It took me another four months to work up my courage for the ordeal I knew it would be, and took advice from everyone I knew who'd ever successfully stopped. I used the patch to get me over the first bump: retraining myself around the behaviors before tackling the nicotine. Nicotine is incredibly addictive; and for those of us who are naturally addiction-oriented, it's a hard hill to climb: the physical craving is worse than heroin withdrawals, one really has to be prepared to go through some serious agony in order to Become.

    I stopped drinking coffee in the morning, since that was a paired behavior; and then I drank decaf coffee after meals, when I ordinarily would have had a cigarette. I ate candy and carrots, depending on where the tension was (carrots for jaw tension, candy for emotional tension... I went through a bag of baby carrots and a bag of Reese's minis a day, which together were still cheaper than a pack of cigarettes). I even drove places by different routes, left the house by a different door, moved my bed... anything that I could relate to smoking, I changed.

    Even with the patch, it was painful. I was a complete bitch and no pleasure to be around, so I avoided people as much as I could. But then I got a job, and the novelty of the new work gave me more opportunities to retrain old behaviors, and distracted me. It took about six months using the full-strength patch before I felt comfortable enough around the behaviors to take on the chemical addiction. But I stayed on the patch for a full year (the box said three months, one month at each strength), and every time I went down a strength, I would sequester myself in my room for a weekend.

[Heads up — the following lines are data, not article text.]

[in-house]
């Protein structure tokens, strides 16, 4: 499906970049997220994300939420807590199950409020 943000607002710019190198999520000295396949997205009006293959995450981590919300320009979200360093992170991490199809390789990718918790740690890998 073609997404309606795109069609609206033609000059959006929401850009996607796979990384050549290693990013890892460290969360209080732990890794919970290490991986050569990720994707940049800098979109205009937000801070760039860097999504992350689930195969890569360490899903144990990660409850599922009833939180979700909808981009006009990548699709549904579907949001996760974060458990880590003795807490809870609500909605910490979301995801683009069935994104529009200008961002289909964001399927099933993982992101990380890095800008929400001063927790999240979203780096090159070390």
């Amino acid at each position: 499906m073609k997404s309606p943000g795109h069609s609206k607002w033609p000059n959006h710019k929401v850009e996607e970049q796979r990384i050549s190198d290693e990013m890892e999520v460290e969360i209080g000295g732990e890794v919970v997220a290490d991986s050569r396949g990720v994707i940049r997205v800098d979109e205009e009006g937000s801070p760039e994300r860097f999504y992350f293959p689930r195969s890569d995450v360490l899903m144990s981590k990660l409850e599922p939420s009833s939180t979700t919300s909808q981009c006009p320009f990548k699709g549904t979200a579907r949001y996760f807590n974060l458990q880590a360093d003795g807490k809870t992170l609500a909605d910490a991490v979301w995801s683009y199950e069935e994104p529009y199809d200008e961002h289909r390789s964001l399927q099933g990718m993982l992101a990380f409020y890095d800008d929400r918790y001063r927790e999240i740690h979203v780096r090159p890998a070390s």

Once I got past that year, I decided I never wanted to go through that hell again... and that, more than anything else, has kept me from starting again. I knew there was no such thing, for me, as one cigarette: it was a pack or nothing. So though I still feel cravings every once in a while (fourteen years later), I was never tempted to smoke again, because I knew I'd be right back where I started and would have to go through another year of hell when it became necessary to stop again.

    I also found out from other neononsmokers (yes, I made that up, feel free to propagate it) that you don't lose the weight you gained when you quit, if you start again; but you gain just as much weight again next time you quit. I gained thirty pounds that year, three more attempts to quit and they'd have to bury me in a piano case.
    Last edited by Swellegant; December 10th, 2012 at 08:33 PM.